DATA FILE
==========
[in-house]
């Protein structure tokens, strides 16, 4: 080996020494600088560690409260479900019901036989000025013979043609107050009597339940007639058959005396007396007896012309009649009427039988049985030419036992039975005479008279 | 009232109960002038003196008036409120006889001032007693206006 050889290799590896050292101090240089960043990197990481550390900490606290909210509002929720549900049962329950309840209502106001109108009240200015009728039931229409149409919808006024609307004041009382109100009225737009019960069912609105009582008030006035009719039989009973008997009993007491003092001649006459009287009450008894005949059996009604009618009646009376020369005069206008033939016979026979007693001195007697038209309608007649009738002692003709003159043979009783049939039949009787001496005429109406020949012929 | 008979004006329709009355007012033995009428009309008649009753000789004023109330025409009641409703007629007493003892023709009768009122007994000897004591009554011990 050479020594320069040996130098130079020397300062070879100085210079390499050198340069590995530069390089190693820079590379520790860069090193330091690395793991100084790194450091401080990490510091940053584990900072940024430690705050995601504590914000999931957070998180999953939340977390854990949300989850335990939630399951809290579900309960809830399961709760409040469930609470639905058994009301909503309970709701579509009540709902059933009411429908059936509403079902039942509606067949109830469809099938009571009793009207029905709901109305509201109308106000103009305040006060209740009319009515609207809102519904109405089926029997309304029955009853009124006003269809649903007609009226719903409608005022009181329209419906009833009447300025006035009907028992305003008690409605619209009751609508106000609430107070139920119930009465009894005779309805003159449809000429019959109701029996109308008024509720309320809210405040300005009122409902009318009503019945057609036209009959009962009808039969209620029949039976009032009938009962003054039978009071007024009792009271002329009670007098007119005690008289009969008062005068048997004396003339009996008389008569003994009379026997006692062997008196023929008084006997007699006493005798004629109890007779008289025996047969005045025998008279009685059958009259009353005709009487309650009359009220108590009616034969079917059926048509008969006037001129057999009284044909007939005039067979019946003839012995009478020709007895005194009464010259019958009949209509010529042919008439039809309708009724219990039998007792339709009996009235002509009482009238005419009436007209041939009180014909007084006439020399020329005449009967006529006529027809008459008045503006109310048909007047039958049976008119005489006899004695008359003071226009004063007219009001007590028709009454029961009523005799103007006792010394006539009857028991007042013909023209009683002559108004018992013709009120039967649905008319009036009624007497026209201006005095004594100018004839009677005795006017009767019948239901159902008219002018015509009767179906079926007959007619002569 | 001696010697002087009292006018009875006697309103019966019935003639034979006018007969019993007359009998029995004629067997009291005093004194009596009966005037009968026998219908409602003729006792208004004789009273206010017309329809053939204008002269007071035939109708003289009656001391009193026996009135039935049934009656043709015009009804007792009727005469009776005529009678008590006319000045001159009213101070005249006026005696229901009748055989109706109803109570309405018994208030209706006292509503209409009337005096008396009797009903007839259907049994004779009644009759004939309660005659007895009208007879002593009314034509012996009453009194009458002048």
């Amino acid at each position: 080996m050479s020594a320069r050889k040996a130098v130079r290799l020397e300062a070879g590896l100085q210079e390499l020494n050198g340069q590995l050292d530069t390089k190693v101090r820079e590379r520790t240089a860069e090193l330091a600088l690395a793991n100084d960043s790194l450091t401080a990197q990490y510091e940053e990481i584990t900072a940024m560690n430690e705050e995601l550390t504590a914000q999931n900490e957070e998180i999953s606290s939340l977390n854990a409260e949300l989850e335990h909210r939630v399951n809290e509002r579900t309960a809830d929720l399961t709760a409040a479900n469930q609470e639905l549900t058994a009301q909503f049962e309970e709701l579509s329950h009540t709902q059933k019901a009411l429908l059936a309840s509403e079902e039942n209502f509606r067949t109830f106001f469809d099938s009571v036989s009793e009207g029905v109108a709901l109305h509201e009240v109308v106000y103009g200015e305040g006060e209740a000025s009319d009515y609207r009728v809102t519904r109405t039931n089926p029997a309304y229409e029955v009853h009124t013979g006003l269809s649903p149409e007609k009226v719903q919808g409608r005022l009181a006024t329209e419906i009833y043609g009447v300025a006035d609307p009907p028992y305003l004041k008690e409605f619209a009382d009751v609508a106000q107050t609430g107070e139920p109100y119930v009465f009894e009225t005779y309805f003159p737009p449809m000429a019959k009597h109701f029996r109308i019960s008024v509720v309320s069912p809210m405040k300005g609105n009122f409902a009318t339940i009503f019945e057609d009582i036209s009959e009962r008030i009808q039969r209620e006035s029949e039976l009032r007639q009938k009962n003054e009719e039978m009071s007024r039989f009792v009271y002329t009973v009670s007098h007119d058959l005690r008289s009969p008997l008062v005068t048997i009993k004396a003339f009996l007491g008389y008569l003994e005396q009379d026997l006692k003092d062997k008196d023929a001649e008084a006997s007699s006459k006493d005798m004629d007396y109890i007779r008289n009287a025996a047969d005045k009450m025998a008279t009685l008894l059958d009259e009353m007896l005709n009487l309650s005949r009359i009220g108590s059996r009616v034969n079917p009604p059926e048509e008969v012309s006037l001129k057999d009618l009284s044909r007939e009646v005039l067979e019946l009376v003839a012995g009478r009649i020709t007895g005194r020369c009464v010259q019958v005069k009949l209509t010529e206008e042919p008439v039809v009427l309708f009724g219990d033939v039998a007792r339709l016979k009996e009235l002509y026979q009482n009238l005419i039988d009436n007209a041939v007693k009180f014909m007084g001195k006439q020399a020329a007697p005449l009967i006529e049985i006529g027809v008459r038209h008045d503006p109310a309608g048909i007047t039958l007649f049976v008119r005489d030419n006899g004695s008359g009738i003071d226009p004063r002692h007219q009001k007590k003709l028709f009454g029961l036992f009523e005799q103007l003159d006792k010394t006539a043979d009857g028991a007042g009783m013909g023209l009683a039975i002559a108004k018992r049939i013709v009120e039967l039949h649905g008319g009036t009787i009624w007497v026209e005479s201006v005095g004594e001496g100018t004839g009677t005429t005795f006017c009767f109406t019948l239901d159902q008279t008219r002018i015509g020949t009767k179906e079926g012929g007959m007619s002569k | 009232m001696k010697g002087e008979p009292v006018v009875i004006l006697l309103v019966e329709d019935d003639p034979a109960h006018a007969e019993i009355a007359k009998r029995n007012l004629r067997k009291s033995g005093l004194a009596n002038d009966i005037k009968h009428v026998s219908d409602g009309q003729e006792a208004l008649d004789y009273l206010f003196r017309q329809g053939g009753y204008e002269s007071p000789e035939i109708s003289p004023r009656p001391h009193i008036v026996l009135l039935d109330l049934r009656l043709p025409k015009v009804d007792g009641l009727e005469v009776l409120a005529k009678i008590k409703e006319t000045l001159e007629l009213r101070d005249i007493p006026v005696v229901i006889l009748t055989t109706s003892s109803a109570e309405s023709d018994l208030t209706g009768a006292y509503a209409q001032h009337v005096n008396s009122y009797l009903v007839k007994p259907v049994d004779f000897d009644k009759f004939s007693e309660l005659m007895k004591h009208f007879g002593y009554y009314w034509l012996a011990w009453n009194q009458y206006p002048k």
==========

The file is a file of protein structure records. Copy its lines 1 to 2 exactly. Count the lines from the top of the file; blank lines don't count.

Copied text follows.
[in-house]
């Protein structure tokens, strides 16, 4: 080996020494600088560690409260479900019901036989000025013979043609107050009597339940007639058959005396007396007896012309009649009427039988049985030419036992039975005479008279 | 009232109960002038003196008036409120006889001032007693206006 050889290799590896050292101090240089960043990197990481550390900490606290909210509002929720549900049962329950309840209502106001109108009240200015009728039931229409149409919808006024609307004041009382109100009225737009019960069912609105009582008030006035009719039989009973008997009993007491003092001649006459009287009450008894005949059996009604009618009646009376020369005069206008033939016979026979007693001195007697038209309608007649009738002692003709003159043979009783049939039949009787001496005429109406020949012929 | 008979004006329709009355007012033995009428009309008649009753000789004023109330025409009641409703007629007493003892023709009768009122007994000897004591009554011990 050479020594320069040996130098130079020397300062070879100085210079390499050198340069590995530069390089190693820079590379520790860069090193330091690395793991100084790194450091401080990490510091940053584990900072940024430690705050995601504590914000999931957070998180999953939340977390854990949300989850335990939630399951809290579900309960809830399961709760409040469930609470639905058994009301909503309970709701579509009540709902059933009411429908059936509403079902039942509606067949109830469809099938009571009793009207029905709901109305509201109308106000103009305040006060209740009319009515609207809102519904109405089926029997309304029955009853009124006003269809649903007609009226719903409608005022009181329209419906009833009447300025006035009907028992305003008690409605619209009751609508106000609430107070139920119930009465009894005779309805003159449809000429019959109701029996109308008024509720309320809210405040300005009122409902009318009503019945057609036209009959009962009808039969209620029949039976009032009938009962003054039978009071007024009792009271002329009670007098007119005690008289009969008062005068048997004396003339009996008389008569003994009379026997006692062997008196023929008084006997007699006493005798004629109890007779008289025996047969005045025998008279009685059958009259009353005709009487309650009359009220108590009616034969079917059926048509008969006037001129057999009284044909007939005039067979019946003839012995009478020709007895005194009464010259019958009949209509010529042919008439039809309708009724219990039998007792339709009996009235002509009482009238005419009436007209041939009180014909007084006439020399020329005449009967006529006529027809008459008045503006109310048909007047039958049976008119005489006899004695008359003071226009004063007219009001007590028709009454029961009523005799103007006792010394006539009857028991007042013909023209009683002559108004018992013709009120039967649905008319009036009624007497026209201006005095004594100018004839009677005795006017009767019948239901159902008219002018015509009767179906079926007959007619002569 | 001696010697002087009292006018009875006697309103019966019935003639034979006018007969019993007359009998029995004629067997009291005093004194009596009966005037009968026998219908409602003729006792208004004789009273206010017309329809053939204008002269007071035939109708003289009656001391009193026996009135039935049934009656043709015009009804007792009727005469009776005529009678008590006319000045001159009213101070005249006026005696229901009748055989109706109803109570309405018994208030209706006292509503209409009337005096008396009797009903007839259907049994004779009644009759004939309660005659007895009208007879002593009314034509012996009453009194009458002048």